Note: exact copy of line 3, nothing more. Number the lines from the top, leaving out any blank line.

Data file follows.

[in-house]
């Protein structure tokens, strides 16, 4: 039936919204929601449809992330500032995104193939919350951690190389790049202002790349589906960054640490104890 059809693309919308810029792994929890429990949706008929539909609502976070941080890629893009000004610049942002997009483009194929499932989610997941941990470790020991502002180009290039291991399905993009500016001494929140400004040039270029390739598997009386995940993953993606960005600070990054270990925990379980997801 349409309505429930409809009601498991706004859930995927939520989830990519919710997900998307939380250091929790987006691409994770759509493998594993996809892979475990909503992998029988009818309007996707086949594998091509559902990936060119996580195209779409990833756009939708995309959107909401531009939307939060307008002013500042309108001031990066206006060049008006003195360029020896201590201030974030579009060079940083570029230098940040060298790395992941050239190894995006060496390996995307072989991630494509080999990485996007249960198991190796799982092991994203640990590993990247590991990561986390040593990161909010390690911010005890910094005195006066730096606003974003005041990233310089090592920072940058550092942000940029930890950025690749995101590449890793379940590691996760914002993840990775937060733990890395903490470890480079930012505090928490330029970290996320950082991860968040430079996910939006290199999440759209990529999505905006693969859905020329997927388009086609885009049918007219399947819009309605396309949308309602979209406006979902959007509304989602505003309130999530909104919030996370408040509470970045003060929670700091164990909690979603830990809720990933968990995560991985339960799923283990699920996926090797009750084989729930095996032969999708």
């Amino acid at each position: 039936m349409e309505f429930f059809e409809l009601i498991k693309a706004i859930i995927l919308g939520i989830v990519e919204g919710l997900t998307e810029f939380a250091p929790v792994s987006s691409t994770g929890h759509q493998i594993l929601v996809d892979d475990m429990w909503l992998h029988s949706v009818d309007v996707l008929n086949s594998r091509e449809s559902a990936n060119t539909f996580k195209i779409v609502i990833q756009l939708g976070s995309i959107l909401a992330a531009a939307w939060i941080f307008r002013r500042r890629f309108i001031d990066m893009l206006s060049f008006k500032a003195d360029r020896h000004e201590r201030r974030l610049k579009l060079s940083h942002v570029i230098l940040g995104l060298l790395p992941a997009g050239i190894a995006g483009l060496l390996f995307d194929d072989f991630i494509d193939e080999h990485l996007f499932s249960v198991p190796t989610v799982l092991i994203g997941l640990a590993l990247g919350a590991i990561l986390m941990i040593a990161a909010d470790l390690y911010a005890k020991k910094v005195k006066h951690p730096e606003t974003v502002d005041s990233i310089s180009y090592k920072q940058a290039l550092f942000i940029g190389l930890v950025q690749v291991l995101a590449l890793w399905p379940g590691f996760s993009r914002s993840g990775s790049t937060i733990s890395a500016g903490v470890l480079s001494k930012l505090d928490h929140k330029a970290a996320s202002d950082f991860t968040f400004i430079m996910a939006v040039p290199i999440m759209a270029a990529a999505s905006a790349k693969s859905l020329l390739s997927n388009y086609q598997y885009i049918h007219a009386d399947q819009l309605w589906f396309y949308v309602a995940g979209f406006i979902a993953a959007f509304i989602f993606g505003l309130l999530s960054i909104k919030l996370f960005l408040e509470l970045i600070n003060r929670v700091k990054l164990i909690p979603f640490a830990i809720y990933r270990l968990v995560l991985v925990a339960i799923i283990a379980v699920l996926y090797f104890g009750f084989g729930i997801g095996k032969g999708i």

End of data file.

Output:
């Amino acid at each position: 039936m349409e309505f429930f059809e409809l009601i498991k693309a706004i859930i995927l919308g939520i989830v990519e919204g919710l997900t998307e810029f939380a250091p929790v792994s987006s691409t994770g929890h759509q493998i594993l929601v996809d892979d475990m429990w909503l992998h029988s949706v009818d309007v996707l008929n086949s594998r091509e449809s559902a990936n060119t539909f996580k195209i779409v609502i990833q756009l939708g976070s995309i959107l909401a992330a531009a939307w939060i941080f307008r002013r500042r890629f309108i001031d990066m893009l206006s060049f008006k500032a003195d360029r020896h000004e201590r201030r974030l610049k579009l060079s940083h942002v570029i230098l940040g995104l060298l790395p992941a997009g050239i190894a995006g483009l060496l390996f995307d194929d072989f991630i494509d193939e080999h990485l996007f499932s249960v198991p190796t989610v799982l092991i994203g997941l640990a590993l990247g919350a590991i990561l986390m941990i040593a990161a909010d470790l390690y911010a005890k020991k910094v005195k006066h951690p730096e606003t974003v502002d005041s990233i310089s180009y090592k920072q940058a290039l550092f942000i940029g190389l930890v950025q690749v291991l995101a590449l890793w399905p379940g590691f996760s993009r914002s993840g990775s790049t937060i733990s890395a500016g903490v470890l480079s001494k930012l505090d928490h929140k330029a970290a996320s202002d950082f991860t968040f400004i430079m996910a939006v040039p290199i999440m759209a270029a990529a999505s905006a790349k693969s859905l020329l390739s997927n388009y086609q598997y885009i049918h007219a009386d399947q819009l309605w589906f396309y949308v309602a995940g979209f406006i979902a993953a959007f509304i989602f993606g505003l309130l999530s960054i909104k919030l996370f960005l408040e509470l970045i600070n003060r929670v700091k990054l164990i909690p979603f640490a830990i809720y990933r270990l968990v995560l991985v925990a339960i799923i283990a379980v699920l996926y090797f104890g009750f084989g729930i997801g095996k032969g999708i």